They see more participants with disabilities on exchanges traveling to, rather than from, the United States. So, on the American Youth Leadership Program on environmental stewardship to Cyprus, Legacy International aimed for, and achieved, a U.S. delegation that included 40% of the participants with apparent or non-apparent disabilities. They also sought out first-time travelers and those who were the first in their families to have a passport.
According to Legacy International’s Vice President, Mary Helmig, it was easy to encourage Americans with disabilities to participate if they made their efforts more deliberate. Mary used resources and advice from the National Clearinghouse on Disability and Exchange to build the staff’s capacity to understand what disability-related accommodations are and to create dialogue with people during the application phase.
Here are some of the strategies that worked.
Ensure that your website and program materials clearly outline types of disability-related accommodations provided on the international exchange program. “We made that a lot more apparent for people, so they didn’t have to look for it really hard.”
Make an organizational commitment to plan for participants with disabilities and train staff. “As a result of our commitment to be more inclusive and the various accreditation processes we go through, some of which ask for disability accommodation plans, we built staff capacity throughout the organization.”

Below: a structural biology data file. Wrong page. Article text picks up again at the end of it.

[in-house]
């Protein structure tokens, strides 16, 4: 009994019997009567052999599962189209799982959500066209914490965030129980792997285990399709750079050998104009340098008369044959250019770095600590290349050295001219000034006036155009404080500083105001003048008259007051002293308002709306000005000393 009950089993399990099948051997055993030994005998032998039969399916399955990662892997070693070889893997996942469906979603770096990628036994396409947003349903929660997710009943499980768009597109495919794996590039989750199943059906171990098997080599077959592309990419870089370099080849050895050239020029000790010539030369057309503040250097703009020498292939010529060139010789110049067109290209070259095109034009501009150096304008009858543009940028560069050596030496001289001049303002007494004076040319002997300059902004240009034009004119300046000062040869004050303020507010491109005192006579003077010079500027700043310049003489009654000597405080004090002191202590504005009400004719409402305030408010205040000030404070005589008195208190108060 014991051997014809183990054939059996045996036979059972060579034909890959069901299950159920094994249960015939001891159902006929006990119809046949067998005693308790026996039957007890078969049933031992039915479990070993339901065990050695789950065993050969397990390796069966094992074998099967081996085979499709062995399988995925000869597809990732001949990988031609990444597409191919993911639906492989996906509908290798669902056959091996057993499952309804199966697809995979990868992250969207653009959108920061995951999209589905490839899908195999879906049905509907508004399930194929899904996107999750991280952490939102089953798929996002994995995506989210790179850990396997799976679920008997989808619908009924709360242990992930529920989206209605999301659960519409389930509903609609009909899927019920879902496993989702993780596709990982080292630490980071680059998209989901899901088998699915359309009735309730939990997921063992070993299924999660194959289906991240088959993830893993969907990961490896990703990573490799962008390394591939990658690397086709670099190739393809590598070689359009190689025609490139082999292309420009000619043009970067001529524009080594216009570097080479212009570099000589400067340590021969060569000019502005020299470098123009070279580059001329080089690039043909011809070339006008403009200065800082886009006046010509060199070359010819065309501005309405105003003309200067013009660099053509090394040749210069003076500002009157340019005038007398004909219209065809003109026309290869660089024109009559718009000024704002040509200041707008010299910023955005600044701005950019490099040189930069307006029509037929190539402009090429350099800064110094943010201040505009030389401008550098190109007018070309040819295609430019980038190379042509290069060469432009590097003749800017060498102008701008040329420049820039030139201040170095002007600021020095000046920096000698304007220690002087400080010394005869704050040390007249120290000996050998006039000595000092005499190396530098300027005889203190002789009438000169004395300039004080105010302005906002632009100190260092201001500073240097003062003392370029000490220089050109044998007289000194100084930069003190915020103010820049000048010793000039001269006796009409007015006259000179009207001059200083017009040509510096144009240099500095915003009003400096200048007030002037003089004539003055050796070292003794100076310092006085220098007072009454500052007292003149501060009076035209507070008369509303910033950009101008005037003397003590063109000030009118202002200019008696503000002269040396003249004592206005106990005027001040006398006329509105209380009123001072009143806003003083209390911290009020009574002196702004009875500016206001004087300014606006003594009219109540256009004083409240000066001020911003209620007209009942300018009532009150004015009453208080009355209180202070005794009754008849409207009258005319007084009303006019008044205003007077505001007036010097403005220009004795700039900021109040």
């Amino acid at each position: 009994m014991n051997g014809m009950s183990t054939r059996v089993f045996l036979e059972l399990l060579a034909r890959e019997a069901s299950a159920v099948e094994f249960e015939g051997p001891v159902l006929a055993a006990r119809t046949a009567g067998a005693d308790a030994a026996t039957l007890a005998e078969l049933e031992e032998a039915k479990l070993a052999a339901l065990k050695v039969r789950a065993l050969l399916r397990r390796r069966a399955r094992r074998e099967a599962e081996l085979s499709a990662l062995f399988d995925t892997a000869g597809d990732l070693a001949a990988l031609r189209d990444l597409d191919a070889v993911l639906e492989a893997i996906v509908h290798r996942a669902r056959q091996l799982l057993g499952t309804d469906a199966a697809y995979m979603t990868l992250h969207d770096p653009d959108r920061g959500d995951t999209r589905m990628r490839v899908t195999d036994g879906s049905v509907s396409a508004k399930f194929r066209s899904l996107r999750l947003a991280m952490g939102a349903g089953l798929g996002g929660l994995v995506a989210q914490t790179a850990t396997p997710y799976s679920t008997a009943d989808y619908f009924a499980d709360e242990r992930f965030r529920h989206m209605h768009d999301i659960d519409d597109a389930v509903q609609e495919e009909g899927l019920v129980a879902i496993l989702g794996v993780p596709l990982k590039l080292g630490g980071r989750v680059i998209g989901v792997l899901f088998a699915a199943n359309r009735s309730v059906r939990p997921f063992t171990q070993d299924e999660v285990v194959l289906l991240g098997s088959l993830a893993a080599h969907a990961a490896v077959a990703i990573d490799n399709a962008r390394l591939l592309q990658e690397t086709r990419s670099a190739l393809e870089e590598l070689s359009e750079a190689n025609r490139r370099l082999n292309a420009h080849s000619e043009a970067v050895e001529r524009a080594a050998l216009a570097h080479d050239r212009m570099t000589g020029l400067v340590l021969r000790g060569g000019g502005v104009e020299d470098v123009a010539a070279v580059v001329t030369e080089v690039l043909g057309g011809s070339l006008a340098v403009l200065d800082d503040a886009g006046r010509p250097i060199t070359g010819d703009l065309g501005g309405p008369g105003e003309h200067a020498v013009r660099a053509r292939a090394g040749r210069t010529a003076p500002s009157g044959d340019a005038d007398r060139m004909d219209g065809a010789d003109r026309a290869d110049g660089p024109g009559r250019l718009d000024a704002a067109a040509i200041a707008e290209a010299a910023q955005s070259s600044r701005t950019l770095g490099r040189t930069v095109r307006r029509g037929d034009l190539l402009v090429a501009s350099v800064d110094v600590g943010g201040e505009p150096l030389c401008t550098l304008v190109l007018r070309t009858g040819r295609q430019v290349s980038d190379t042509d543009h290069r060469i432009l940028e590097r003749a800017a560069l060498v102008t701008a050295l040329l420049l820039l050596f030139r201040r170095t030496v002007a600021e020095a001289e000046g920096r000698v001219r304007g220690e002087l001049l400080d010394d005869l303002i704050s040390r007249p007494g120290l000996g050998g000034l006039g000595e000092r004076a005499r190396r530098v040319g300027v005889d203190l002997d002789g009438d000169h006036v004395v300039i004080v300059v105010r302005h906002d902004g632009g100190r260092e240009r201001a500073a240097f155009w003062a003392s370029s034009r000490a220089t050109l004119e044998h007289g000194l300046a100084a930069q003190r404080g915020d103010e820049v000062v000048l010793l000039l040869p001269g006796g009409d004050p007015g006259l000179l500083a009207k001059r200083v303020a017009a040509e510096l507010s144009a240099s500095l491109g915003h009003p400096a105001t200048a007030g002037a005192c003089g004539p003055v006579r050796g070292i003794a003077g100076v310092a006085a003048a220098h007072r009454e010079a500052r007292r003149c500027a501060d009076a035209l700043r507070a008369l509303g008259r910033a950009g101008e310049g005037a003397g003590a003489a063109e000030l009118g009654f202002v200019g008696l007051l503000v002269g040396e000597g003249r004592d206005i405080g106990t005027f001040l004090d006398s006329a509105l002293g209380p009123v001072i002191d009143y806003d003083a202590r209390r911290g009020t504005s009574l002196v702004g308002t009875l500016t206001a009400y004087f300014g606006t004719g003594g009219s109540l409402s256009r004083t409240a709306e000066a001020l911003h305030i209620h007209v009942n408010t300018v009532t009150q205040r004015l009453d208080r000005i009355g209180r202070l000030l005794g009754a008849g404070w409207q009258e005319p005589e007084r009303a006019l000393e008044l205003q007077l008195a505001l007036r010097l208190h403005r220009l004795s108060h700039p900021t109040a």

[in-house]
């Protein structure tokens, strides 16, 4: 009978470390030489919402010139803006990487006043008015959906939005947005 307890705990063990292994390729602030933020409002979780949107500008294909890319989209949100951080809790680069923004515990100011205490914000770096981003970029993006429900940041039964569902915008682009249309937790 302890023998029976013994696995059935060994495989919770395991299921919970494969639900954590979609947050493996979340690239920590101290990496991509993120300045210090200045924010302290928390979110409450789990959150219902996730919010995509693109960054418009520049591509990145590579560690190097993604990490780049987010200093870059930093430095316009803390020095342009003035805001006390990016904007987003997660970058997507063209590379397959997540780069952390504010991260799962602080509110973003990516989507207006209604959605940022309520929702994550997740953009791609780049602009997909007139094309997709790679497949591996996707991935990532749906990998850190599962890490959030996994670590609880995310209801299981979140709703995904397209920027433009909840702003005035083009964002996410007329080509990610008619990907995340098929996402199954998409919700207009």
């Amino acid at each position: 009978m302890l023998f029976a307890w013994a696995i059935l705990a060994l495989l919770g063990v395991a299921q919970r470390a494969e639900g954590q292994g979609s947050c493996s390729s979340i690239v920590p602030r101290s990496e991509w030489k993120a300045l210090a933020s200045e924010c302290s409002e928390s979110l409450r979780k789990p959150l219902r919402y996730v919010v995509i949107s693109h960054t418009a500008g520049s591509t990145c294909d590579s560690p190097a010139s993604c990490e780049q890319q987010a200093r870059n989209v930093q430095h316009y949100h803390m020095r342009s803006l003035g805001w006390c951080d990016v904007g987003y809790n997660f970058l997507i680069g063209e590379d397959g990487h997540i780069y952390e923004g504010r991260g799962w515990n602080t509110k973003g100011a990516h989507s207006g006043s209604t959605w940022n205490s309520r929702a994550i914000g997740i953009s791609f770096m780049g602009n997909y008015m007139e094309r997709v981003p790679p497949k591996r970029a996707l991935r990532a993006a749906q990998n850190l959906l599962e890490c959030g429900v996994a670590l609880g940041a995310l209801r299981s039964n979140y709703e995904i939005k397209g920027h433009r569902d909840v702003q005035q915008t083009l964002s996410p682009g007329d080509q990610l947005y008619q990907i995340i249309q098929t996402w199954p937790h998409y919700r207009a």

Allocate a percentage of the budget for disability-related accommodations, which is allowable in U.S. Department of State and many other exchange grant proposals. “In the first year we had earmarked 8% of our budget for accommodations, which we didn’t even come close to spending. In the second year we scaled back to 5%.”
Create clear communication about health insurance coverage and the reimbursement process for participants with pre-existing conditions. “We have to be very upfront with families that their health insurance is the primary insurance for pre-existing conditions and they have to check whether it can be used overseas or buy their own traveler’s insurance.”
Collaborating with Others
Reach out to disability groups and schools on a regular basis and highlight stories from participants with disabilities on your website. “Many parents of teenagers with disabilities are concerned about their children being bullied and not accepted. They really have to build trust with us as an organization and that takes a little bit of time.”
Ask a medical or disability professional to review each participant’s information forms that you collect to advise you on whether more information is needed to assess the actual day-to-day effects of a participant’s disability. “People are not always forthcoming about their needs. I wish people felt safer through the process, and saw information sharing and educating others as a key part of preparation.”
Shaping the Group
Create opportunities in orientation for team building and to share experiences that help foster group dynamics. “The youth share experiences like what makes it easy for them to feel accepted, what makes it hard to talk in the group, so everybody gets to gauge on how best to be with one another.”
Invite trip leaders with disabilities or who have professional disability experience who can mentor program staff and participants. “We had one adult participant with cerebral palsy who was really flexible and helped test out accessibility abroad. I learned a lot about adaptive technologies from another trip leader who was a teacher.”